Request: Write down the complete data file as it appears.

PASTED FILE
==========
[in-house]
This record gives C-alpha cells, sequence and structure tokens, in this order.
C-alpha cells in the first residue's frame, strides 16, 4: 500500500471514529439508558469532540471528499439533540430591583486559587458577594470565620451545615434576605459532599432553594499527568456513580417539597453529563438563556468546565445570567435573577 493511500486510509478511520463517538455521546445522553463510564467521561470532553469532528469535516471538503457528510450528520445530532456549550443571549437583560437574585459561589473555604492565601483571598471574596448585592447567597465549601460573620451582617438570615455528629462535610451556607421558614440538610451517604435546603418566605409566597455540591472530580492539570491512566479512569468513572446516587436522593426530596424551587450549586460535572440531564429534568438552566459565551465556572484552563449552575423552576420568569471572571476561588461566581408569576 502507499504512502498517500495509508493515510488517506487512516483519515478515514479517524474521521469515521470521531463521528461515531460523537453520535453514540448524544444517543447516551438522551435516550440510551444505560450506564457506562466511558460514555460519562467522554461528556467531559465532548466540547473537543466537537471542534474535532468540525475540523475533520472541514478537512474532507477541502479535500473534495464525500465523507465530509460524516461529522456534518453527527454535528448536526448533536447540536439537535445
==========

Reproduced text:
[in-house]
This record gives C-alpha cells, sequence and structure tokens, in this order.
C-alpha cells in the first residue's frame, strides 16, 4: 500500500471514529439508558469532540471528499439533540430591583486559587458577594470565620451545615434576605459532599432553594499527568456513580417539597453529563438563556468546565445570567435573577 493511500486510509478511520463517538455521546445522553463510564467521561470532553469532528469535516471538503457528510450528520445530532456549550443571549437583560437574585459561589473555604492565601483571598471574596448585592447567597465549601460573620451582617438570615455528629462535610451556607421558614440538610451517604435546603418566605409566597455540591472530580492539570491512566479512569468513572446516587436522593426530596424551587450549586460535572440531564429534568438552566459565551465556572484552563449552575423552576420568569471572571476561588461566581408569576 502507499504512502498517500495509508493515510488517506487512516483519515478515514479517524474521521469515521470521531463521528461515531460523537453520535453514540448524544444517543447516551438522551435516550440510551444505560450506564457506562466511558460514555460519562467522554461528556467531559465532548466540547473537543466537537471542534474535532468540525475540523475533520472541514478537512474532507477541502479535500473534495464525500465523507465530509460524516461529522456534518453527527454535528448536526448533536447540536439537535445